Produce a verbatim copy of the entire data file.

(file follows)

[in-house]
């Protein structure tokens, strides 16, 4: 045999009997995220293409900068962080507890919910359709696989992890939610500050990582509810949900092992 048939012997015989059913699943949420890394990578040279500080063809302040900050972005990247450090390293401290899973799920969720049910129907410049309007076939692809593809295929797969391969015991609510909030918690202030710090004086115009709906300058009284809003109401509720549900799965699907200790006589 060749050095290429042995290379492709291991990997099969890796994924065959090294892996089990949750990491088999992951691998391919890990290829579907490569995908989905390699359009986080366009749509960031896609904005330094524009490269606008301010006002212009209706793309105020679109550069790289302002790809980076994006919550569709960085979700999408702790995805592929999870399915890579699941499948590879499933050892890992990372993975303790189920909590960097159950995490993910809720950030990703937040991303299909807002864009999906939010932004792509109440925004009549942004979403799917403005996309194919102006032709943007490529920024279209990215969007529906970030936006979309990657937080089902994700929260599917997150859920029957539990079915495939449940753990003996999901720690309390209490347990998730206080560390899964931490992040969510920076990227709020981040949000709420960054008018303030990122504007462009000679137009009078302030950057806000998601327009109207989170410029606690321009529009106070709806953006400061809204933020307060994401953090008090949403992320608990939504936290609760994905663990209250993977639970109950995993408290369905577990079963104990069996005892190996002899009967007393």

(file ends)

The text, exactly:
[in-house]
């Protein structure tokens, strides 16, 4: 045999009997995220293409900068962080507890919910359709696989992890939610500050990582509810949900092992 048939012997015989059913699943949420890394990578040279500080063809302040900050972005990247450090390293401290899973799920969720049910129907410049309007076939692809593809295929797969391969015991609510909030918690202030710090004086115009709906300058009284809003109401509720549900799965699907200790006589 060749050095290429042995290379492709291991990997099969890796994924065959090294892996089990949750990491088999992951691998391919890990290829579907490569995908989905390699359009986080366009749509960031896609904005330094524009490269606008301010006002212009209706793309105020679109550069790289302002790809980076994006919550569709960085979700999408702790995805592929999870399915890579699941499948590879499933050892890992990372993975303790189920909590960097159950995490993910809720950030990703937040991303299909807002864009999906939010932004792509109440925004009549942004979403799917403005996309194919102006032709943007490529920024279209990215969007529906970030936006979309990657937080089902994700929260599917997150859920029957539990079915495939449940753990003996999901720690309390209490347990998730206080560390899964931490992040969510920076990227709020981040949000709420960054008018303030990122504007462009000679137009009078302030950057806000998601327009109207989170410029606690321009529009106070709806953006400061809204933020307060994401953090008090949403992320608990939504936290609760994905663990209250993977639970109950995993408290369905577990079963104990069996005892190996002899009967007393």